A SHOWDOWN which saw a major housing developer take Barnsley Council to a public inquiry in a dispute over a potential 250-home development has gone in the local authority’s favour.

Bellway Homes’ planning application to build off Lee Lane in Royston - which they said was not dealt with in a timely manner by the council’s planning board - related to the site dubbed MU5 which did not have a masterplan framework in place at the time of submission.

Masterplans, which are attached on all of the council’s largest sites in its local plan development blueprint, allow local authority bosses to control their future look, something which builders must abide by.

Planning bosses estimated that more than £1.9m would have been required to be paid by Bellway through Section 106 cash - money set aside for loss of amenity - but claimed the application did not address the need to improve road safety near a national speed limit zone, schools places, formal open space or sustainable transport.

Bellway issued an appeal against the council as a result and an inquiry date was subsequently set for March 24, 2020 - a day after Prime Minister Boris Johnson’s address to the nation which saw him impose the country’s first national lockdown.

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However, planning inspectors have now ruled in the council’s favour, meaning the housing firm will have to re-submit a planning application for the Lee Lane site.

A report obtained by the Chronicle said: “The appeal is against the failure of the council to give notice on the decision within the prescribed period.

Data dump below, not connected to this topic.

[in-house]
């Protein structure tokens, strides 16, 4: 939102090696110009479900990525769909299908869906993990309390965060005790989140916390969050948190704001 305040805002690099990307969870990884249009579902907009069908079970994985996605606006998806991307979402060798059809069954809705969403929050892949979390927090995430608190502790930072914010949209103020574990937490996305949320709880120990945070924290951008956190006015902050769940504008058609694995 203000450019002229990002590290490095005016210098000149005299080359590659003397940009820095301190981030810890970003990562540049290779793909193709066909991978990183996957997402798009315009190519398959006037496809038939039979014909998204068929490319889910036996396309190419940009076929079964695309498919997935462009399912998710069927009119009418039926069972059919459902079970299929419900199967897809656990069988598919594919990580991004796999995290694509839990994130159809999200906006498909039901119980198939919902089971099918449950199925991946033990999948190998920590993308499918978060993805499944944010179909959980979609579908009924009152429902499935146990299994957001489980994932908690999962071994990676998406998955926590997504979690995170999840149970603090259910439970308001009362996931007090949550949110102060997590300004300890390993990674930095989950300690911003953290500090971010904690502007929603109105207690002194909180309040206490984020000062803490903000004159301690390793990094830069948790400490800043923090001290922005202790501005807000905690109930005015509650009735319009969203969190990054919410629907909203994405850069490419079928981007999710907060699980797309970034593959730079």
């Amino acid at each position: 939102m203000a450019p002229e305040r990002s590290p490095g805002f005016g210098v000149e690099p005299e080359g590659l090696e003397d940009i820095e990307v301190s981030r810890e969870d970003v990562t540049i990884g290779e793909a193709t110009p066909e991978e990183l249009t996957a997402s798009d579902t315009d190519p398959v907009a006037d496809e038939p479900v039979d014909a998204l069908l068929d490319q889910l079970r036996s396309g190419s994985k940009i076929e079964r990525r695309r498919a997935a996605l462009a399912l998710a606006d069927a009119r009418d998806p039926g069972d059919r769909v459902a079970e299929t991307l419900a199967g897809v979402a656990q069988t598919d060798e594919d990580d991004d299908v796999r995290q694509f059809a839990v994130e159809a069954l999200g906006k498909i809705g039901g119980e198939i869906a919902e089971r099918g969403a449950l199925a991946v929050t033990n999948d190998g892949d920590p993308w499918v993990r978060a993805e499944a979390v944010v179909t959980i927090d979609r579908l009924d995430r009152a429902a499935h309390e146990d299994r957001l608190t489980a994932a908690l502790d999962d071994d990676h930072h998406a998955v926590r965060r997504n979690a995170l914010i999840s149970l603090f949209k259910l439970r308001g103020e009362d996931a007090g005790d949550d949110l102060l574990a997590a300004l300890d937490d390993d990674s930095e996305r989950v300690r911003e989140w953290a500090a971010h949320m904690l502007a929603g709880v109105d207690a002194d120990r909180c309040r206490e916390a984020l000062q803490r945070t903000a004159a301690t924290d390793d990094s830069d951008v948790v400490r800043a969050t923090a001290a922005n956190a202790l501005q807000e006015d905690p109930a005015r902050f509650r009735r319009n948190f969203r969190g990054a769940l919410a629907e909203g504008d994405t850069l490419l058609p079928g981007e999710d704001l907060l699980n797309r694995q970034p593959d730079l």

“Amended and additional plans were submitted shortly prior to a case management conference and interested parties were given the opportunity to comment on them.

“The council’s refusal notice relates to the lack of an approved masterplan framework and implications for contributions to infrastructure requirements, the adequacy of proposed off-site highway mitigation, the access to the site and internal road layout, mix of uses, design and layout, density, living conditions of future occupants, and potential effects on great crested newts.

“The proposed development came forward in advance of an approved masterplan and we have found that this has significant potential to prejudice delivery and comprehensive development of the wider site allocation.

“We have found that improvements to nearby road junctions will be necessary in the future, and give significant weight to the benefits for the wider area which would arise from investment into the off-site infrastructure.

“However, it has not been fully established that the proposed off-site works would be acceptable in terms of highway safety.

“Moreover, there is an identified risk that contributions to the new primary school, required on MU5, may fall short without the benefit of an approved masterplan in place.”

A council submission to the inspector on Bellway’s bid admitted planning permission for ‘piecemeal development’ - ahead of masterplans being in place - could impact residents in the long-term.

Council leader Sir Steve Houghton said that while masterplans will inevitably result in some factions of the community campaigning against them - as seen with the fiercely-fought MU1 site near Darton - having individual frameworks in place, tailored to each site, was ‘essential’.

“If we don’t adopt masterplans, it potentially puts us in very dangerous territory as a council as we could be challenged by developers if framework isn’t in place,” he told the Chronicle.

“It’s important we get the right sort of development for the local plan’s allocated sites. With the framework, developers have to adhere to it as it controls what is ultimately allowed - without that in place they can effectively seek permission for what they want and if we do reject it, more often than not they will challenge it with the planning inspector.”